Some of them believe it originated in North America, while others said that it came from Central America or the Mediterranean region.

Mediterranean flour moths are also present in Australia and Europe, especially Britain. They can survive in various temperatures but will reproduce more in warmer climates.

Also called milled moths, these flour moths are mostly found in bakeries and flour mills. However, they are not as common as Indianmeal moths. 

What Do Mediterranean Flour Moths Look Like?

As mentioned earlier, Mediterranean flour moths and Indianmeal moths are somehow look-alikes. Nevertheless, the former is smaller and is only about 1/4-1/2 inch long, with an average wingspan of between 18 and 27 mm.

They usually have pale gray bodies, with two indistinct black zigzag lines on their forewings.

Their wing marks may eventually be rubbed off, so the best way to identify them correctly is to look at them when they are at rest. In this position, they extend their forelegs, making their body and head look like a slope.

Meanwhile, their larvae have a dark head and a whitish or pinkish body, with small dark or black spots.

6. Spider Beetle

Spider Beetle

There are around 500 species of spider beetles in the world, and all of them belong to the Anobiidae family.

In the United States, the three most common species are the smooth spider beetle (Gibbium aequinoctiale), the Whitemarked spider beetle (Ptinus fur), and the American spider beetle (Mezium americanum).

Spider beetles are widespread across America, but their populations are not as many as the other pantry beetles.

But aside from home pantries, they are also found in museums, warehouses, and areas where there are droppings of birds, bats, and rodents. These tiny beetles are so tiny, making them difficult to identify.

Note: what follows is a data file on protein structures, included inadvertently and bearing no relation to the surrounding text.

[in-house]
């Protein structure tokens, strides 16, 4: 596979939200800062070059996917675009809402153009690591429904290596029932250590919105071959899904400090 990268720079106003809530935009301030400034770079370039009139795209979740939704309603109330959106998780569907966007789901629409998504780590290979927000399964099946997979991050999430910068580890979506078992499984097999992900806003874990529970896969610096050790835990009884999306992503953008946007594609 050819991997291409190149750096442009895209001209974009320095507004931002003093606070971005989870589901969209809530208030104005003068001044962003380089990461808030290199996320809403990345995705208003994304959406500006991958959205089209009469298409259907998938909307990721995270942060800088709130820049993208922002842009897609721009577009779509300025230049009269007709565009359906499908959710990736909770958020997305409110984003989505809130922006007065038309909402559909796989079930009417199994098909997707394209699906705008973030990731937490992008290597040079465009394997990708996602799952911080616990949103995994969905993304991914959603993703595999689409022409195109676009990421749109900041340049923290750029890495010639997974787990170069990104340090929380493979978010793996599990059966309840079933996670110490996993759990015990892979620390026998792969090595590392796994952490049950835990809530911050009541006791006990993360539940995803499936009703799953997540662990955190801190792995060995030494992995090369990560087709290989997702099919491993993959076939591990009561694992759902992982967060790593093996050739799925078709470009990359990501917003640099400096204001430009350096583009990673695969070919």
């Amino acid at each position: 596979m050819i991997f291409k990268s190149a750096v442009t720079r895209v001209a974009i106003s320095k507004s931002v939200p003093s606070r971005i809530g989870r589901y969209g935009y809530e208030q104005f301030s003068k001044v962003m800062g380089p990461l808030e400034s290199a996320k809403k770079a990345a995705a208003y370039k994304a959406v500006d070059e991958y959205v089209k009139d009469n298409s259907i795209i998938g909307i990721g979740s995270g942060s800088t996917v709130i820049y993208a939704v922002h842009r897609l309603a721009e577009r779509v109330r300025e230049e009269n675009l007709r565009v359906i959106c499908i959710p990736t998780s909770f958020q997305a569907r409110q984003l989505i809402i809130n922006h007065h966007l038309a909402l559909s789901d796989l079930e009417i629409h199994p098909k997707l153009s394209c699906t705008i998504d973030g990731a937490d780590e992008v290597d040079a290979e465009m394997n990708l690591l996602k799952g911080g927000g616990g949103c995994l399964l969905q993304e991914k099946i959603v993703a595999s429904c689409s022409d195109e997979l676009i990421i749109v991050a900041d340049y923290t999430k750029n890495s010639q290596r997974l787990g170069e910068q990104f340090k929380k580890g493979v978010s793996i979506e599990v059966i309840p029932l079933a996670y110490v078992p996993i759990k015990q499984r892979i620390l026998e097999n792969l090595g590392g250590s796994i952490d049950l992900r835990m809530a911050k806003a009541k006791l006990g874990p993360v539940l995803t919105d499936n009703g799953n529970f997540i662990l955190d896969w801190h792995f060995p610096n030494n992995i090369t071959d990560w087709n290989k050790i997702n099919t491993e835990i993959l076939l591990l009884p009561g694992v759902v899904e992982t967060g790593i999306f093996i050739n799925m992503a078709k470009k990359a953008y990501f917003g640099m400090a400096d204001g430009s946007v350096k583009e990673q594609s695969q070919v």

What Do Spider Beetles Look Like?

As their name suggests, spider beetles look like small spiders because they have large abdomens and long legs. In general, they have an oval, shiny body that can be black or reddish-brown.

Depending on the species, adult spider beetles can be between 2 and 5 mm. long, with their abdomen and wings covered with hair.

Larvae of these three species virtually look the same. They have a brown head and a creamy white C-shaped body and can grow 3.5-4 mm. long, depending on the age.

They only differ in the color of their thorax, legs, and head. Nonetheless, American spider beetles and smooth spider beetles are generally look-alikes.

What Do Pantry Beetles Eat?

Generally speaking, pantry beetles feed on a wide variety of stored dry goods. This includes bread, cake mix, chocolate, cornmeal, dried fruits, dried cereals, herbs, flour, noodles, spices, and dry pet food.

Although they can eat slightly damaged grain, these beetles cannot eat sound grain kernels or whole grains.

On the other hand, spider beetles may also eat bird droppings and rodent feces. Adult pantry beetles don’t eat but can damage food by laying eggs on them.

Larvae will start to eat shortly after they hatch and may cause an infestation if not attended to at once. They will stop eating only while they are in the pupal stage. 

Are Pantry Beetles Harmful?

Pantry beetles are not harmful or dangerous to humans and pets. These household pests also don’t bite or sting, and they don’t transmit serious diseases.

Nevertheless, eating foods that are contaminated with hair and droppings of these insects can cause mild irritation of the mouth, throat, and digestive system.

Where Do Pantry Beetles Come From?

Most pantry beetles are poor fliers, which means that they rarely fly to enter your homes. Instead, these pantry pests are accidentally introduced from the food manufacturers to the groceries and supermarkets.